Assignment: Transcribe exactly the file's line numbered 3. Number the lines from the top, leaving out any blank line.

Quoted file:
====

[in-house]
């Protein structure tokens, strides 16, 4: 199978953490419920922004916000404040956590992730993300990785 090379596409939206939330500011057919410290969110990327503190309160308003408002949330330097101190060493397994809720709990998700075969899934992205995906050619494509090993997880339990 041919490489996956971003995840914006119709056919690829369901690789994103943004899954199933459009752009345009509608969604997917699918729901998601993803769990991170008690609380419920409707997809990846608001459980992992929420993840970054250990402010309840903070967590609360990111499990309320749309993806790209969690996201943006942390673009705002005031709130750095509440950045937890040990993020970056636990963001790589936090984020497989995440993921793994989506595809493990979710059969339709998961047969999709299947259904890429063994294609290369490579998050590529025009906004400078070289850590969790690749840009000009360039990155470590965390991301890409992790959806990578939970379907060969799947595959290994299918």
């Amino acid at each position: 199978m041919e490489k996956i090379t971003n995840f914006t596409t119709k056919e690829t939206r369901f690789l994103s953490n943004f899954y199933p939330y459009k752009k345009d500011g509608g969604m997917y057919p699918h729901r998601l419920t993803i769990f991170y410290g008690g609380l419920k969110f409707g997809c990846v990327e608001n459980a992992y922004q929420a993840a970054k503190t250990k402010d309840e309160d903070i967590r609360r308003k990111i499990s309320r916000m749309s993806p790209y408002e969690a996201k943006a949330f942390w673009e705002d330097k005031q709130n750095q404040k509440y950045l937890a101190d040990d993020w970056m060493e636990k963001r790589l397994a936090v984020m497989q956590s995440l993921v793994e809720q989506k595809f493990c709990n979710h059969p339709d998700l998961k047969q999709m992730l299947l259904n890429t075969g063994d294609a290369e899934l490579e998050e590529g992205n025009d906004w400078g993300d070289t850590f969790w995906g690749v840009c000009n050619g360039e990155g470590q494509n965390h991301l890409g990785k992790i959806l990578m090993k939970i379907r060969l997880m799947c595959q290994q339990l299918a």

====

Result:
């Amino acid at each position: 199978m041919e490489k996956i090379t971003n995840f914006t596409t119709k056919e690829t939206r369901f690789l994103s953490n943004f899954y199933p939330y459009k752009k345009d500011g509608g969604m997917y057919p699918h729901r998601l419920t993803i769990f991170y410290g008690g609380l419920k969110f409707g997809c990846v990327e608001n459980a992992y922004q929420a993840a970054k503190t250990k402010d309840e309160d903070i967590r609360r308003k990111i499990s309320r916000m749309s993806p790209y408002e969690a996201k943006a949330f942390w673009e705002d330097k005031q709130n750095q404040k509440y950045l937890a101190d040990d993020w970056m060493e636990k963001r790589l397994a936090v984020m497989q956590s995440l993921v793994e809720q989506k595809f493990c709990n979710h059969p339709d998700l998961k047969q999709m992730l299947l259904n890429t075969g063994d294609a290369e899934l490579e998050e590529g992205n025009d906004w400078g993300d070289t850590f969790w995906g690749v840009c000009n050619g360039e990155g470590q494509n965390h991301l890409g990785k992790i959806l990578m090993k939970i379907r060969l997880m799947c595959q290994q339990l299918a």